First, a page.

Priority Applications (2)

Application Number Priority Date Filing Date Title
US32232510P true 2010-04-09 2010-04-09
US61/322,325 2010-04-09

Applications Claiming Priority (2)

Application Number Priority Date Filing Date Title
EP10757062.4A EP2556339B8 (en) 2010-04-09 2010-09-16 Method and device for generating a cost function
US13/640,083 US8855930B2 (en) 2010-04-09 2010-09-16 Method of generating a route

Publications (1)

Publication Number Publication Date
WO2011124271A1 true WO2011124271A1 (en) 2011-10-13

Family

ID=43304077

Family Applications (6)

Application Number Title Priority Date Filing Date
PCT/EP2010/063600 WO2011124271A1 (en) 2010-04-09 2010-09-16 Method of generating a route
PCT/EP2010/064144 WO2011124272A1 (en) 2010-04-09 2010-09-24 Navigation or mapping apparatus & method
PCT/EP2010/064149 WO2011124273A1 (en) 2010-04-09 2010-09-24 Navigation or mapping apparatus & method
PCT/EP2010/064151 WO2011124274A1 (en) 2010-04-09 2010-09-24 Navigation or mapping apparatus & method
PCT/EP2010/064765 WO2011124276A1 (en) 2010-04-09 2010-10-04 Methods of and apparatus for displaying map information
PCT/EP2010/070295 WO2011124284A1 (en) 2010-04-09 2010-12-20 Bridge module generator apparatus, bridge module update system, method of generating a bridge module and method of updating a bridge module

Family Applications After (5)

Application Number Title Priority Date Filing Date
PCT/EP2010/064144 WO2011124272A1 (en) 2010-04-09 2010-09-24 Navigation or mapping apparatus & method
PCT/EP2010/064149 WO2011124273A1 (en) 2010-04-09 2010-09-24 Navigation or mapping apparatus & method
PCT/EP2010/064151 WO2011124274A1 (en) 2010-04-09 2010-09-24 Navigation or mapping apparatus & method
PCT/EP2010/064765 WO2011124276A1 (en) 2010-04-09 2010-10-04 Methods of and apparatus for displaying map information
PCT/EP2010/070295 WO2011124284A1 (en) 2010-04-09 2010-12-20 Bridge module generator apparatus, bridge module update system, method of generating a bridge module and method of updating a bridge module

Country Status (6)

Country Link
US (6) US8855930B2 (en)
EP (5) EP2556339B8 (en)
JP (4) JP2013524223A (en)
CN (4) CN102918360B (en)
TW (6) TW201135190A (en)
WO (6) WO2011124271A1 (en)

Cited By (3)

* Cited by examiner, † Cited by third party
Publication number Priority date Publication date Assignee Title
CN103065544A (en) * 2012-12-19 2013-04-24 江苏省城市规划设计研究院 Network map rectifying and drawing method under dynamic map projection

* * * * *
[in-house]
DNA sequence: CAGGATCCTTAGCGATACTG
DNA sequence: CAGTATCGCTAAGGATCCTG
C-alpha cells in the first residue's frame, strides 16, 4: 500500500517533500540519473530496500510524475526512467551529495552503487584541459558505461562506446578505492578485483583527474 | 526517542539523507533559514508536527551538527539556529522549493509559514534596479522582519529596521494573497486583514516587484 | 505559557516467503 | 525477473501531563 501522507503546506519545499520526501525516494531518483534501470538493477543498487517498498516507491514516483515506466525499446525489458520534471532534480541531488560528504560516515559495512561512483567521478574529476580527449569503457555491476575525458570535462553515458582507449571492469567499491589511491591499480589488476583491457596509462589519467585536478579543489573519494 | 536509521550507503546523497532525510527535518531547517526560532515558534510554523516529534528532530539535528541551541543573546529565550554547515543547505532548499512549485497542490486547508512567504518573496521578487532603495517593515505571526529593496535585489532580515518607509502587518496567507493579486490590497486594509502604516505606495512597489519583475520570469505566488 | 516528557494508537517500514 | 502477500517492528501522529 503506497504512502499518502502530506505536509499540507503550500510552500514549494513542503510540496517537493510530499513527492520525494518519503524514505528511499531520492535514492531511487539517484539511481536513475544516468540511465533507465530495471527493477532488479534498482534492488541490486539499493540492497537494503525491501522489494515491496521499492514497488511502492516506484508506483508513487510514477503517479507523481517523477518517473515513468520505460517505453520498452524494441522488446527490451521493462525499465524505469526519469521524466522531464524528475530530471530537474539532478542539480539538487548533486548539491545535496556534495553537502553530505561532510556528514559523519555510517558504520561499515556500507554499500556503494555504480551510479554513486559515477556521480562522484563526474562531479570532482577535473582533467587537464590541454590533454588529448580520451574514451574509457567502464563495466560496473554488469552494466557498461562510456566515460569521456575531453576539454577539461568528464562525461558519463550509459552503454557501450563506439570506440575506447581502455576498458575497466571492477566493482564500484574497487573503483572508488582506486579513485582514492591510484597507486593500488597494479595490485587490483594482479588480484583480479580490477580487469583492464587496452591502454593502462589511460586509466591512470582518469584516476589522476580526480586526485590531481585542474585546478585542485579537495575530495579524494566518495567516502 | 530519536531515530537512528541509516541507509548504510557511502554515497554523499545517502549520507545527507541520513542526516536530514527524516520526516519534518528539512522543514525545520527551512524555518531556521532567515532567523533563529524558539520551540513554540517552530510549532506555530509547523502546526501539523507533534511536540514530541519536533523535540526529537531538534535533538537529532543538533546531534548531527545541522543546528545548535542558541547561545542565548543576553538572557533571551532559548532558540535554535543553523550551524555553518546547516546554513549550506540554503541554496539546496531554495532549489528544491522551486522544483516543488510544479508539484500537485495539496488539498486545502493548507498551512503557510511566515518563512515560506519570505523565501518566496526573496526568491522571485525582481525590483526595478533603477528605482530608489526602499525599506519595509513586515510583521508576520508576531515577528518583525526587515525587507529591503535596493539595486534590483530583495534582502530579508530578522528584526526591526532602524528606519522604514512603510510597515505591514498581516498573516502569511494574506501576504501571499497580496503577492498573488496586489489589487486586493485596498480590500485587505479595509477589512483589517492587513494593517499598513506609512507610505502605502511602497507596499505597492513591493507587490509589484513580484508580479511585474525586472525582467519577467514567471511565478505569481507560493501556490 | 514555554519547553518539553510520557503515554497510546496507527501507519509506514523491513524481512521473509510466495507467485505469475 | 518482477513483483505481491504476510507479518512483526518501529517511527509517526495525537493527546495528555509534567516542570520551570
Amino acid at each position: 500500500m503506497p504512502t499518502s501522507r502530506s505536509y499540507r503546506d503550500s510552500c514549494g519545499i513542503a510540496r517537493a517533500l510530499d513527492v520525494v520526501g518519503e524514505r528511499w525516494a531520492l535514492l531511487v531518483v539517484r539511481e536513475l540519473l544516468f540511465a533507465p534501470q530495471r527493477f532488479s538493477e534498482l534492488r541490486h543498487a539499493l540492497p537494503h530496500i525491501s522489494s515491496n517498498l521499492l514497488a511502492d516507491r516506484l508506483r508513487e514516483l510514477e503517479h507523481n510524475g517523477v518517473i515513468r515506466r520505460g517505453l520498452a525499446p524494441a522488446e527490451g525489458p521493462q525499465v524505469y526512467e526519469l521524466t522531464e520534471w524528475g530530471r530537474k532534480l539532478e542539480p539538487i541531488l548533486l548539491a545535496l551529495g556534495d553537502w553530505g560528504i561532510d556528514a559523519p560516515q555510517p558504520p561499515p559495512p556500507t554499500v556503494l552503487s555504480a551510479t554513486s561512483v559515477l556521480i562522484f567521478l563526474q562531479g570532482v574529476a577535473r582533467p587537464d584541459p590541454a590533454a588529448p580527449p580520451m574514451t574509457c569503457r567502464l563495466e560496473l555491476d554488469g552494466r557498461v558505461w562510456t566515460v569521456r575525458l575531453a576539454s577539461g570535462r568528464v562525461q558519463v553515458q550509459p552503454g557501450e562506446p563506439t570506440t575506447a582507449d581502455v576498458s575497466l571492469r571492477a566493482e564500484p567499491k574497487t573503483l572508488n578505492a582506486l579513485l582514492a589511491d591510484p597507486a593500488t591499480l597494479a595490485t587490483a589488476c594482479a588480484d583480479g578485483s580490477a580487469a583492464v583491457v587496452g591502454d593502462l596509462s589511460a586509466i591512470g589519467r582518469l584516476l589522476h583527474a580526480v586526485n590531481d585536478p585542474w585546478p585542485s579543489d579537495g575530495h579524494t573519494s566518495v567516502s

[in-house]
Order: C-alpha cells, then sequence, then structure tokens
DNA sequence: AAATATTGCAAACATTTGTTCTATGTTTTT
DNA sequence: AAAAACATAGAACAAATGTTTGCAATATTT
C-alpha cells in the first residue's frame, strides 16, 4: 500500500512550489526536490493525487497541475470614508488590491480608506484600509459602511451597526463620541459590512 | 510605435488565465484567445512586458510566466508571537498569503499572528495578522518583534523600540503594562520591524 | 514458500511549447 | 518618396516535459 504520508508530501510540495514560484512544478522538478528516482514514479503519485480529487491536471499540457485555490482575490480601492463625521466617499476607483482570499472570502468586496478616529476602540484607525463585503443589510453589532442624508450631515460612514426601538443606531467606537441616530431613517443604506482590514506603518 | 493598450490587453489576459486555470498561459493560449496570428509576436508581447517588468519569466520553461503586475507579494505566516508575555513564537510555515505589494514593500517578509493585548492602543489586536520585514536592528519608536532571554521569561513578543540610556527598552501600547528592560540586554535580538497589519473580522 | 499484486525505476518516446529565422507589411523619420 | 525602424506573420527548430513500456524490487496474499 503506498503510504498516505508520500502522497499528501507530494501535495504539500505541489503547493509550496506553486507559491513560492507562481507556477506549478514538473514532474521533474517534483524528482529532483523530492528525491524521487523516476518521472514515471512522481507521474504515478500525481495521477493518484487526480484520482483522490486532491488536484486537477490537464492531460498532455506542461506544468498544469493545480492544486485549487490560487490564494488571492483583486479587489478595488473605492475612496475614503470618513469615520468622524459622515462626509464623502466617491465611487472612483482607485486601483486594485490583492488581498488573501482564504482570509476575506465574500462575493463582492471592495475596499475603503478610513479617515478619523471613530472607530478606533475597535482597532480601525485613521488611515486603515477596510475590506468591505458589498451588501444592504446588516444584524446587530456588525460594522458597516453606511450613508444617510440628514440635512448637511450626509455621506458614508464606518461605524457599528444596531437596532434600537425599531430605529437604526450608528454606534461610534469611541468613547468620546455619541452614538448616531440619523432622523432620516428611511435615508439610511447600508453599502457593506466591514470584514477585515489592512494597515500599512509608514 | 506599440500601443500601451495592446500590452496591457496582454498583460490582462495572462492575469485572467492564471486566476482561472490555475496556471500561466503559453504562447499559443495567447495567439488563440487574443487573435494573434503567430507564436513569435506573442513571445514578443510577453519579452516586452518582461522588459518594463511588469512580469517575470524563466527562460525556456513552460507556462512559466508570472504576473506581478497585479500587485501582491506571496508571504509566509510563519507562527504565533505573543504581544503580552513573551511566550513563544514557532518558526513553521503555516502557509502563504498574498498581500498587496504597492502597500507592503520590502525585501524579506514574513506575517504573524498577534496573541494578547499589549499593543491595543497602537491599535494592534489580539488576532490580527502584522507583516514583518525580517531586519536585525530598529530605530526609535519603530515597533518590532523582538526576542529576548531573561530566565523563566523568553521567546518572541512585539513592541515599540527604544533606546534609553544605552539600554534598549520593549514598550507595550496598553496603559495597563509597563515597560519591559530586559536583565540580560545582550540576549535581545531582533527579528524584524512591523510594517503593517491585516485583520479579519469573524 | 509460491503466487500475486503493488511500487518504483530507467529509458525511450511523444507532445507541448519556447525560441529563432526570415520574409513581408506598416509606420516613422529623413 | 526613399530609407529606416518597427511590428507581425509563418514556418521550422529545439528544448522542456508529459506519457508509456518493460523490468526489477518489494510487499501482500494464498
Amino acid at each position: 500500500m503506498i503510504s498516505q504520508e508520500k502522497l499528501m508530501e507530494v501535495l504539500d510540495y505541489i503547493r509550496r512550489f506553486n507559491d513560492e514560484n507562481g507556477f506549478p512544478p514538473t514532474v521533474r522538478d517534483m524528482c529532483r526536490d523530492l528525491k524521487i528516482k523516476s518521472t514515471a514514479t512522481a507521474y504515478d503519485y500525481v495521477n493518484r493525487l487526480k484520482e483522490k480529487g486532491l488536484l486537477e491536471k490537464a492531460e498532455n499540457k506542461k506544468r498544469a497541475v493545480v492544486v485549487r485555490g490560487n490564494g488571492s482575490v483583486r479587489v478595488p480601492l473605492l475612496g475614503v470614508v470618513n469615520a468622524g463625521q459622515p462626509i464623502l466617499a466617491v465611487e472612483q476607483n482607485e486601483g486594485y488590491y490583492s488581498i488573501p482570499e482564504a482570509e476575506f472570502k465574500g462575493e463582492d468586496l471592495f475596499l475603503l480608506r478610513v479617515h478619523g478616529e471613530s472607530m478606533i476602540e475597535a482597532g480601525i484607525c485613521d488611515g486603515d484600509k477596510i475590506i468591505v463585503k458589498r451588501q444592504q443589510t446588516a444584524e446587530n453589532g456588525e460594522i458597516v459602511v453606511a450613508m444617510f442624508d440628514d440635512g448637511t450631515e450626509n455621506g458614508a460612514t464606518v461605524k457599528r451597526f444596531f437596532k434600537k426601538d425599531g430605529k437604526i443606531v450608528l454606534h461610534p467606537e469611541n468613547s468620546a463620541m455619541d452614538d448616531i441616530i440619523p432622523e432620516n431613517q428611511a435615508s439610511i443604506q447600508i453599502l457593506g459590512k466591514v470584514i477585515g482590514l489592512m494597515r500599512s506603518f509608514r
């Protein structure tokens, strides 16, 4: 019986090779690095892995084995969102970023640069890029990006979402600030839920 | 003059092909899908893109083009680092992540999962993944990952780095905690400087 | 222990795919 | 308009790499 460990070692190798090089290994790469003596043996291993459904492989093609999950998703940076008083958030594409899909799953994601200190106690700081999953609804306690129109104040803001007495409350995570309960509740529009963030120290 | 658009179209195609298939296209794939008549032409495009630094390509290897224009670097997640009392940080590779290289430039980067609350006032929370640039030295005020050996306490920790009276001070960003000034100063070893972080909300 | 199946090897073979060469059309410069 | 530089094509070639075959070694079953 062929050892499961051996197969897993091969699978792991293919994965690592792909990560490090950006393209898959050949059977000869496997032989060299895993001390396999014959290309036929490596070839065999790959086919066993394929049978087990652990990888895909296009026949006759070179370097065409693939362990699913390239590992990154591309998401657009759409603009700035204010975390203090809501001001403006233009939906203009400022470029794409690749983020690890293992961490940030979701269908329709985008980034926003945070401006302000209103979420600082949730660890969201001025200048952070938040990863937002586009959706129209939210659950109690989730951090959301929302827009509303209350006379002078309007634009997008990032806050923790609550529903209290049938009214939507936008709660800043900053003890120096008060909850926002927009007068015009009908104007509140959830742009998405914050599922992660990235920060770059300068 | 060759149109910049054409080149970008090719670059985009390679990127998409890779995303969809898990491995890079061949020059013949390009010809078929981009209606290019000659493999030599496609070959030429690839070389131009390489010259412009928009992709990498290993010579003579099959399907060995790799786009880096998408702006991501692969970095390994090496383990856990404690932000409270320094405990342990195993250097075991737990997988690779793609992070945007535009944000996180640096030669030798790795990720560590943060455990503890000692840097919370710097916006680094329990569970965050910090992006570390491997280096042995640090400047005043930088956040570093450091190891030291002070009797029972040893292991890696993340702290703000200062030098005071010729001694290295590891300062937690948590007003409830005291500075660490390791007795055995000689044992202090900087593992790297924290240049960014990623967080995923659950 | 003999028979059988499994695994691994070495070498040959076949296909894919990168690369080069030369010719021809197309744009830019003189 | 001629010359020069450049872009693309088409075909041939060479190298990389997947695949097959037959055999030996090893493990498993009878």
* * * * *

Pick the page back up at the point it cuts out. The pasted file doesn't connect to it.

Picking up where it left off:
CN104182988A (en) * 2013-05-23 2014-12-03 汤姆逊许可公司 Method and device for processing a picture
CN104700709A (en) * 2013-12-05 2015-06-10 高德软件有限公司 Map display method and device

Families Citing this family (85)

* Cited by examiner, † Cited by third party
Publication number Priority date Publication date Assignee Title
RU2361177C2 (en) * 2003-02-26 2009-07-10 Томтом Интернэшнл Б.В. Navigation device with touchscreen
WO2011124271A1 (en) 2010-04-09 2011-10-13 Tomtom International B.V. Method of generating a route
TWI426237B (en) * 2010-04-22 2014-02-11 Mitac Int Corp Instant image navigation system and method
US20120284307A1 (en) * 2011-05-06 2012-11-08 Gopogo, Llc String Searching Systems and Methods Thereof
EP2715285A2 (en) 2011-06-03 2014-04-09 Apple Inc. Devices and methods for comparing and selecting alternative navigation routes
GB201114591D0 (en) * 2011-08-23 2011-10-05 Tomtom Int Bv Methods of and apparatus for displaying map information
DE102011085814B3 (en) * 2011-11-07 2013-03-28 Robert Bosch Gmbh Interconnecting device for interconnecting travel groups existing in multiple vehicles, is configured with system linked with mobile telephones connected with one another over common central server
WO2013088394A2 (en) 2011-12-14 2013-06-20 Koninklijke Philips Electronics N.V. Methods and apparatus for controlling lighting
US9143894B2 (en) * 2011-12-22 2015-09-22 Intel Corporation Method and system for proximity and context based deduction of position for a GPS enable computing device
JP2015509187A (en) * 2011-12-22 2015-03-26 インテル コーポレイション Mechanisms implemented using geodetic triangulation to determine global positioning of computing devices
US8930141B2 (en) * 2011-12-30 2015-01-06 Nokia Corporation Apparatus, method and computer program for displaying points of interest
KR20130096107A (en) * 2012-02-21 2013-08-29 삼성전자주식회사 Method and system for performing task, and computer readable recording medium thereof
US8744771B2 (en) * 2012-03-26 2014-06-03 Navteq B.V. Reverse natural guidance
US8855926B1 (en) * 2012-04-27 2014-10-07 Google Inc. Determining user attention
US9997069B2 (en) 2012-06-05 2018-06-12 Apple Inc. Context-aware voice guidance
US10156455B2 (en) 2012-06-05 2018-12-18 Apple Inc. Context-aware voice guidance
US9482296B2 (en) 2012-06-05 2016-11-01 Apple Inc. Rendering road signs during navigation
US9886794B2 (en) 2012-06-05 2018-02-06 Apple Inc. Problem reporting in maps
US8965696B2 (en) 2012-06-05 2015-02-24 Apple Inc. Providing navigation instructions while operating navigation application in background
US9159153B2 (en) 2012-06-05 2015-10-13 Apple Inc. Method, system and apparatus for providing visual feedback of a map view change
US8983778B2 (en) 2012-06-05 2015-03-17 Apple Inc. Generation of intersection information by a mapping service
US10176633B2 (en) 2012-06-05 2019-01-08 Apple Inc. Integrated mapping and navigation application
US9418672B2 (en) 2012-06-05 2016-08-16 Apple Inc. Navigation application with adaptive instruction text
US9047691B2 (en) 2012-06-05 2015-06-02 Apple Inc. Route display and review
US8825376B1 (en) * 2012-06-11 2014-09-02 Google Inc. System and method for providing alternative routes
CA2877453A1 (en) 2012-06-21 2013-12-27 Cellepathy Ltd. Device context determination
US9638537B2 (en) 2012-06-21 2017-05-02 Cellepathy Inc. Interface selection in navigation guidance systems